Aspartame: The Calorie Free Carcinogen

May 3, 2007

The latest research against aspartame comes from a team of scientists in Hungary that found the chemical food additive can alter rat DNA in as short as one week at various doses, including the recommended maximum for daily consumption. Read the study’s abstract on PubMed.

Several studies have confirmed the dangers of aspartame. Author/Columnist David Lawrence Dewey includes many on his website including a long term study conducted by Cancer Research Center of the European Foundation of Oncology and Environmental Sciences in Italy that confirmed aspartame’s carcinogenicity in 2005 when it demonstrated “that aspartame, when administered to rats for the entire life span, induces an increase of lymphomas and leukemias in female rats.”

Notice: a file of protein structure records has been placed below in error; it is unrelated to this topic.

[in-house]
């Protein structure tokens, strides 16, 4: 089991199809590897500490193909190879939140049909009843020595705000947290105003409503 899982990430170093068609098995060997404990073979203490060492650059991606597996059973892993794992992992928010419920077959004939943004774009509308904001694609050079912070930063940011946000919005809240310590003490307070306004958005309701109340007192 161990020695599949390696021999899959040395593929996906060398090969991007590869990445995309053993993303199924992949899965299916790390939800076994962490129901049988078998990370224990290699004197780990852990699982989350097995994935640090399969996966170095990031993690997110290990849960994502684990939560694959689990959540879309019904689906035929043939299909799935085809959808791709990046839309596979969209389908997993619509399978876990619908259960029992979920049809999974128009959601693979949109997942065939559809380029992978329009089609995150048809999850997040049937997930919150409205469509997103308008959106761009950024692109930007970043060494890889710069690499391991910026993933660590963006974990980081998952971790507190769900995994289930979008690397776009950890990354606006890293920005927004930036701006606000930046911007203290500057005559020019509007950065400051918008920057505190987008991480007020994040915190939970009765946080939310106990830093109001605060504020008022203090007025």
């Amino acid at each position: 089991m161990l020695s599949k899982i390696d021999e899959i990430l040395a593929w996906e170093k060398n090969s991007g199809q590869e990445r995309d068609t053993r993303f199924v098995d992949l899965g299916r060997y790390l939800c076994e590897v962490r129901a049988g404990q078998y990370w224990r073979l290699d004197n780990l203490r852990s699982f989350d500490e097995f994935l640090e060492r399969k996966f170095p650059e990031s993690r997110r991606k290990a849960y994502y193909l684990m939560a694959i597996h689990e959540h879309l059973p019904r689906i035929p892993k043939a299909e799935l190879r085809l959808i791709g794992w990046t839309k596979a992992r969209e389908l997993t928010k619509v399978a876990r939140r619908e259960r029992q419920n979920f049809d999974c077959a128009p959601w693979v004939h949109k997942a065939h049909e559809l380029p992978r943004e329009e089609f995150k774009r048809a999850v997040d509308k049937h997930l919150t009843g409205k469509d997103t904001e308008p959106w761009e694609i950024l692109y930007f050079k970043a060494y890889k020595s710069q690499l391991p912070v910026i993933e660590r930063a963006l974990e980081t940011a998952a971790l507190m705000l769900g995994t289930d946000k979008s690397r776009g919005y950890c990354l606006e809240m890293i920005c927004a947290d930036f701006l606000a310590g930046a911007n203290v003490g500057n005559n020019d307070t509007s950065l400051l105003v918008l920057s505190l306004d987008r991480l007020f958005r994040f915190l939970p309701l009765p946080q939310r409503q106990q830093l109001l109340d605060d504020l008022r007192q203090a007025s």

Aspartame was first approved in 1974 but withdrawn in 1975 due to studies confirming its toxicity. It was approved again in 1981 during the Reagan administration, a highly questionable decision believed by some to be the result of the CEO of Searle (aspartame’s manufacturer) Donald Rumsfeld’s position on the Reagan transition team. The day after Reagan took office, he appointed a new FDA Commissioner, Arthur Hull Hayes, who not only approved aspartame for consumption but eventually went to work for Searle’s PR firm.

Neuroscience researcher Dr. John Olney, who is credited for removing monosodium glutamate from baby foods, found that aspartame causes holes in the brains of infant mice. He and his co-authors also compiled data and “found an overall 65% increase in brain tumors in humans since aspartame approval.”

The data against aspartame is overwhelming.
Read aspartame’s history.

Check your labels; there are over 6,000 products that contain aspartame.


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